German Startup Pitches Decentralized ID for Prescription Pickup During COVID-19

Coronavirus drove blockchain startup Spherity to develop a decentralized ID prototype for interacting with healthcare providers and pharmacies.

AccessTimeIconMar 30, 2020 at 3:20 p.m. UTC
Updated May 9, 2023 at 3:07 a.m. UTC
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Berlin-based blockchain startup Spherity has developed a decentralized identity prototype that would help people get the medicines they need while maintaining proper social distance.

“We see a big opportunity when it comes to social distancing to get decentralized ID out the door,” said Spherity CEO Carsten Stocker. “Humans interact with smartphones, but governments and doctors' offices interact with legacy infrastructure – so that means we need to bridge the gap.”

The “E-Rezept” prototype relies on self-sovereign identity (SSI), a way of managing the various attributes that comprise digital identity in a decentralized manner. Moving things away from password-based centralized architectures allows the real owners of sensitive personal data to control and share it without compromising their privacy.

Germany passed legislation last summer to help digitize pharmacies. Like many complex engineering transformations that would normally take months or years to complete, the coronavirus pandemic is kick-starting solutions for the coming weeks. 

Spherity was one of some 40,000 participants that applied to take part in the WirVsVirus virtual hackathon organized by the German government. That number was whittled down to 2,000 actual participants, but the coronavirus-focused event still counts as “the biggest hackathon in Germany’s history,” according to German Chancellery Minister Helge Braun.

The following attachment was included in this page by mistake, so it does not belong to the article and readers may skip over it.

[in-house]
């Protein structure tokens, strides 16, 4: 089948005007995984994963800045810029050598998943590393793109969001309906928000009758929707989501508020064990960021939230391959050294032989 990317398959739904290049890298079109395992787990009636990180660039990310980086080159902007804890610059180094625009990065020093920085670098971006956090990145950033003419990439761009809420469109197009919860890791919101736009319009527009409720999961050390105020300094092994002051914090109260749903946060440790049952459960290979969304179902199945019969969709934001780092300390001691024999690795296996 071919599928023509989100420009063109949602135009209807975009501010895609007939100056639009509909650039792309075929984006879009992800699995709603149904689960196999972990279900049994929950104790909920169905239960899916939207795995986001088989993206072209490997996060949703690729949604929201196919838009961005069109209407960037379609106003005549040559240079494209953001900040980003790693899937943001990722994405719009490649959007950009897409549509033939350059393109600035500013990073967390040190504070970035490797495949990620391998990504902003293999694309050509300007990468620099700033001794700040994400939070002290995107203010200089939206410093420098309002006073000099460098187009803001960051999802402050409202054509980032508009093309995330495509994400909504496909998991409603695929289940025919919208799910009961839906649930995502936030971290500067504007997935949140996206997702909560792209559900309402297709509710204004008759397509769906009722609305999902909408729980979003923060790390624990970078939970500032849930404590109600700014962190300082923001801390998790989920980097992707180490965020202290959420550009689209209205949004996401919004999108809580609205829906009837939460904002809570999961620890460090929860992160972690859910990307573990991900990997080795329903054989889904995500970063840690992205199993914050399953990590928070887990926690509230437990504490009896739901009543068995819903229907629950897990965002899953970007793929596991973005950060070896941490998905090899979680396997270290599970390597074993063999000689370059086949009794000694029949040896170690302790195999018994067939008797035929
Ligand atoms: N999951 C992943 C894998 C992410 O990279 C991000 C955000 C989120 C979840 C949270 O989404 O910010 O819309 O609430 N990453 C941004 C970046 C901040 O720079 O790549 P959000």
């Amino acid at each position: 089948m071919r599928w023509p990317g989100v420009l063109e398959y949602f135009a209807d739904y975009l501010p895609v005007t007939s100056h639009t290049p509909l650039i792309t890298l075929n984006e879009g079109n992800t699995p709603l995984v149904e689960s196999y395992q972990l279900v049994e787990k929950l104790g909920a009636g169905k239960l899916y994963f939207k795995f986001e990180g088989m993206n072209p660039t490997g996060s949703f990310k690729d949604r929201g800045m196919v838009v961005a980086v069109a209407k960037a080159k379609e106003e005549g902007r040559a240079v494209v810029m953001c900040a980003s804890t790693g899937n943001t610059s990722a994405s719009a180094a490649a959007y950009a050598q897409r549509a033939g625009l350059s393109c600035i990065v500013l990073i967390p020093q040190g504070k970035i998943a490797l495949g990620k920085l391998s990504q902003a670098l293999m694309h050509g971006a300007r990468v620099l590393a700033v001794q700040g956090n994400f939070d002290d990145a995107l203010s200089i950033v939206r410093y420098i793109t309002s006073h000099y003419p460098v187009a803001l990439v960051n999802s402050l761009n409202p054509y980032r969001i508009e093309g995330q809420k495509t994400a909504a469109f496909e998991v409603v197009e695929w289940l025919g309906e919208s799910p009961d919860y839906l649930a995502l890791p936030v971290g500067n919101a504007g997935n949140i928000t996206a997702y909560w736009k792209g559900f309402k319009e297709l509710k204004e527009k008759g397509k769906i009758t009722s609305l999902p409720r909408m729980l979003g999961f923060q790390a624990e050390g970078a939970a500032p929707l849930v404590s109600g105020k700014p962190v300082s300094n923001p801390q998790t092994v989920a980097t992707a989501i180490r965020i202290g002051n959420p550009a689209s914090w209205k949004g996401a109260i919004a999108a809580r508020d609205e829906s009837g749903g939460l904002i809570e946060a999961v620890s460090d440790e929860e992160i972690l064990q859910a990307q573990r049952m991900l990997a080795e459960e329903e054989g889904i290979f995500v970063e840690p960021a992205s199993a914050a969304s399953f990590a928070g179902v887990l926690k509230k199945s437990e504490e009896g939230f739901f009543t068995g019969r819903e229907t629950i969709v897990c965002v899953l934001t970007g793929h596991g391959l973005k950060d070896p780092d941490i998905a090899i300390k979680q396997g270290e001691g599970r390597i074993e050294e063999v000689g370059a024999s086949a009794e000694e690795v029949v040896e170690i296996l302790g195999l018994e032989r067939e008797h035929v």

Stocker said the E-Rezept project was inspired by his mother, who didn’t want to go to an overcrowded doctor’s office just to renew a pharmaceutical prescription. A lack of faith in remote identity verification is the reason patients are required to renew prescriptions in person, he said.

The Spherity prototype requires patients to carry their digital fingerprints in wallets that can be accessed by doctors. Once these know-your-customer (KYC) credentials are matched with their records, an electronic prescription can be issued.

“We are using smartphone wallets, cloud agent infrastructure, in combination with the Ethereum blockchain. But it could also be combined with other SSI solutions such as Hyperledger Indy,” said Stocker.

The next digital step would be connecting the patient’s wallet to an online pharmacy. Given the risks of contagion and the need to reduce traffic on critical infrastructure, urgent social distancing is the spur to push forward e-medicine, Stöcker said.

“There is an opportunity to do a quick fix using existing decentralized identity technology,” he said.


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